Mark Around the World — September 17, 2012
By Mark Jurkevich
Desmond Tutu recently withdrew from a major leadership conference to protest the presence of former British prime minister Tony Blair, who was scheduled as a key note speaker. The retired Archbishop explained his protest in a Sept. 2 Op-Ed piece published in The Guardian, a leading UK newspaper. It’s worth reading.
Tutu writes “On what grounds do we decide . . . Iraq should be invaded, not because it possesses weapons of mass destruction, as Mr. Bush’s chief supporter, Mr. Blair confessed last week, but in order to get rid of Saddam Hussein?” He also declares “The immorality of the United States and Great Britain’s decision to invade Iraq in 2003, premised on the lie that Iraq possessed weapons of mass destruction, has destabilized and polarized the world to a greater extent than any other conflict in history.”
The ever-eloquent Nobel laureate conveyed the lesson that “Leadership and morality are indivisible. Good leaders are the custodians of morality.” Tutu’s thesis is diametrically opposed to that of American neocons. They believe leadership is all about having and using a dominating military force and being the most feared. Neocons often argue that being liked is irrelevant at best, and in reality breeds weakness and disrespect. The neocons started gaining traction in the 1970s under the leadership of Irving Kristol, gained a foothold in the formulation of President Bill Clinton’s foreign policy, and have dominated America’s foreign policy since 2000.
Unilateralism in foreign policy is a fundamental neocon principle. It’s based on the premise that American politicians know what’s best for the world, by virtue of the fact that its military is unchallenged. Therefore, the U.S. shall be the world’s policeman, judge and prison warden.
As symbolized by the Statue of Liberty, America historically led first and foremost because it was the undisputed moral leader of the world. Its reputation was that of a reluctant giant who was begged and prodded to intervene in far-away conflicts such as the two World Wars. In the last 20 years, the neocons have changed all that.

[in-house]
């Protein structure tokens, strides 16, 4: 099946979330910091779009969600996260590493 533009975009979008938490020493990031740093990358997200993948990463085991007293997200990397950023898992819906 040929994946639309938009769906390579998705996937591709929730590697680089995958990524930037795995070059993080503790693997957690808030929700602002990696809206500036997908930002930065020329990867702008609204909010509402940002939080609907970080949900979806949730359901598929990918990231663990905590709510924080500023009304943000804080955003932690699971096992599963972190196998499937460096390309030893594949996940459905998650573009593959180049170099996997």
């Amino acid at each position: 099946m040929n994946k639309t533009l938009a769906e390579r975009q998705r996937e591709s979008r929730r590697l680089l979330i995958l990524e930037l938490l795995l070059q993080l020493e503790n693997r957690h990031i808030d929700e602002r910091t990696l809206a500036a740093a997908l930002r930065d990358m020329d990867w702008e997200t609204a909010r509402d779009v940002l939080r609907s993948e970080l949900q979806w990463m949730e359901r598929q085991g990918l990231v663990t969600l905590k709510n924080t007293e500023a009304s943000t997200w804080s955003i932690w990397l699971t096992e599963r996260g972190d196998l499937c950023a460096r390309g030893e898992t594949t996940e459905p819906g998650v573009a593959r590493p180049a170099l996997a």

Clearly the neocon foreign policy experiment of the last 20 years has been a tragic failure for the U.S. in terms of national treasure and its ability to lead the world. Its moral authority is shredded. The Statue of Liberty has been replaced by the symbolism of Guantanamo Bay, Abu Ghraib, the barbaric lynching of Saddam Hussein, etc. The world just does not want to be lead by neocon America.
It’s a basic truth that if the followers do not want to follow the leader, the leader will fail.
A note about Desmond Tutu: Along with Nelson Mandela, former Archbishop Tutu was a key architect of the non-violent dismantling of apartheid in South Africa. They orchestrated that unique event in human history based on their Christian moral values of turning-the-other-cheek and forgiveness. Once victorious, Tutu and Mandela stood their ground when some key followers wanted to exact revenge against their defeated former white oppressors. It was Tutu who chaired the Truth and Reconciliation Commission, when other powerful voices demanded trials and executions similar to the ones the U.S. later orchestrated against the defeated members of Saddam Hussein’s government. Today, South Africa is a nuclear power and a powerhouse member of the advanced-emerging BRICS countries. And, Mandela and Tutu are revered by all South Africans – the victorious blacks and the defeated whites.
Tutu is a Noble Peace Prize Laureate and 2009 Recipient of the Presidential Medal Of Freedom. The entire list of his awards and recognitions are too long to list in this essay. Please read his wise Op-Ed thoroughly (linked above) and discuss it with your peers. Debate it. Wrestle with it.